Business, Legal & Accounting Glossary
Ginnie Mae stands for the Government National Mortgage Association. Ginnie Mae is a self-financed and wholly-owned government corporation created in 1968. Ginnie Mae is part of the Department of Housing and Urban Development (i.e. HUD). Ginnie Mae guarantees timely payment of principal and interest on certain mortgage-backed securities (i.e. MBS). In particular, Ginnie Mae guarantees payment timeliness on loans backed by the Federal Housing Administration (FHA), the Department of Agriculture’s Rural Housing Service (RHS) and the Department of Housing and Urban Development’s Office of Public and Indian Housing (PIH). Ginnie Mae does not buy or sell mortgage-backed securities, it only insures them. Ginnie Mae protects an investor in mortgage-backed securities in the event the lender defaults. Much like with US Treasuries but unlike Fannie Mae mortgage-backed securities, a Ginnie Mae mortgage-backed security is backed in full by the US government. Ginnie Mae insures two types of mortgage-backed securities, the Ginnie Mae I MBS and the Ginnie Mae II MBS. Both offer the same guarantee but they have different specifications. A Ginnie Mae II MBS, for example, can only include single-family loans whereas a Ginnie Mae I MBS can also include multifamily loans. A lender must qualify as a Ginnie Mae issuer prior to offering Ginnie Mae securities. To do so, such lender will need to complete the Ginnie Mae issuer application process. Examples of Ginnie Mae issuers are mortgage bankers, savings and loans, commercial banks, or credit unions.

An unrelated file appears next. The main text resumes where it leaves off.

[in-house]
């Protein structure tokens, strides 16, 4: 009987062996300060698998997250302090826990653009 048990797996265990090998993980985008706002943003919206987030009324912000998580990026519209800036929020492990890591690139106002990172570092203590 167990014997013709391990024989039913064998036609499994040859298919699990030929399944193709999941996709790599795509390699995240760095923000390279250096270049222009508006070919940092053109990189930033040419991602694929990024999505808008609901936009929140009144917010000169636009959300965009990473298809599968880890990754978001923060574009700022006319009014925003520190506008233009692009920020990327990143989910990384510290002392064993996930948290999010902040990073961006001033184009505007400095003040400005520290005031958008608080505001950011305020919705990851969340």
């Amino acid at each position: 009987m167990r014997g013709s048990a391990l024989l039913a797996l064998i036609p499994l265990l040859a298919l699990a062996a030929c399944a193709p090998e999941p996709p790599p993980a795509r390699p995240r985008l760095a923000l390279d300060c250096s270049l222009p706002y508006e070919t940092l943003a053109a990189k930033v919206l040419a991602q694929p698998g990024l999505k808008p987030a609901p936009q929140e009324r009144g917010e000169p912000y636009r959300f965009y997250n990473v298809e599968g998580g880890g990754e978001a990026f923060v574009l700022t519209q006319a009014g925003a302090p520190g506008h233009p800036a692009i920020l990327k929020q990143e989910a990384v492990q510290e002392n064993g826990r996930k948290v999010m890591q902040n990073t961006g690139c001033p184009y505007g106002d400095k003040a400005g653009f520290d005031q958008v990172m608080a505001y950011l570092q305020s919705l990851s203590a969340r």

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This glossary post was last updated: 9th February, 2020 | 0 Views.